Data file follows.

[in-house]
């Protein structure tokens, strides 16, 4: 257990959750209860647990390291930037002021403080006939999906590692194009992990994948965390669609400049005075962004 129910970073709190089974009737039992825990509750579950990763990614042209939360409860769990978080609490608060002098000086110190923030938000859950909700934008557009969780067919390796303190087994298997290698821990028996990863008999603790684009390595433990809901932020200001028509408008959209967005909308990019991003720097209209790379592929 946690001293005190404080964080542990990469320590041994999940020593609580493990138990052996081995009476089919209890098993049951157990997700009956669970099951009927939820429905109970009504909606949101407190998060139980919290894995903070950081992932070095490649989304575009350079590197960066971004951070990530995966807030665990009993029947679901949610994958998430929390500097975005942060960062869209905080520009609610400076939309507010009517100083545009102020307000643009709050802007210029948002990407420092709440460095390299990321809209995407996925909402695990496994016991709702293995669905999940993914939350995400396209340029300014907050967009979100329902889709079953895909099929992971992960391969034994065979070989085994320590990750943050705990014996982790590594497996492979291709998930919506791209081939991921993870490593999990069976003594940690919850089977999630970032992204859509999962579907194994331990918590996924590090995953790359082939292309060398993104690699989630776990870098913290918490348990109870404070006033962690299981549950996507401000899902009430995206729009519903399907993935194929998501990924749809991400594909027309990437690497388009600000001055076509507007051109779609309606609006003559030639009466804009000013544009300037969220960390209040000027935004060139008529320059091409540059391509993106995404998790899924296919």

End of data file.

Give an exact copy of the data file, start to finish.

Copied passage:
[in-house]
């Protein structure tokens, strides 16, 4: 257990959750209860647990390291930037002021403080006939999906590692194009992990994948965390669609400049005075962004 129910970073709190089974009737039992825990509750579950990763990614042209939360409860769990978080609490608060002098000086110190923030938000859950909700934008557009969780067919390796303190087994298997290698821990028996990863008999603790684009390595433990809901932020200001028509408008959209967005909308990019991003720097209209790379592929 946690001293005190404080964080542990990469320590041994999940020593609580493990138990052996081995009476089919209890098993049951157990997700009956669970099951009927939820429905109970009504909606949101407190998060139980919290894995903070950081992932070095490649989304575009350079590197960066971004951070990530995966807030665990009993029947679901949610994958998430929390500097975005942060960062869209905080520009609610400076939309507010009517100083545009102020307000643009709050802007210029948002990407420092709440460095390299990321809209995407996925909402695990496994016991709702293995669905999940993914939350995400396209340029300014907050967009979100329902889709079953895909099929992971992960391969034994065979070989085994320590990750943050705990014996982790590594497996492979291709998930919506791209081939991921993870490593999990069976003594940690919850089977999630970032992204859509999962579907194994331990918590996924590090995953790359082939292309060398993104690699989630776990870098913290918490348990109870404070006033962690299981549950996507401000899902009430995206729009519903399907993935194929998501990924749809991400594909027309990437690497388009600000001055076509507007051109779609309606609006003559030639009466804009000013544009300037969220960390209040000027935004060139008529320059091409540059391509993106995404998790899924296919």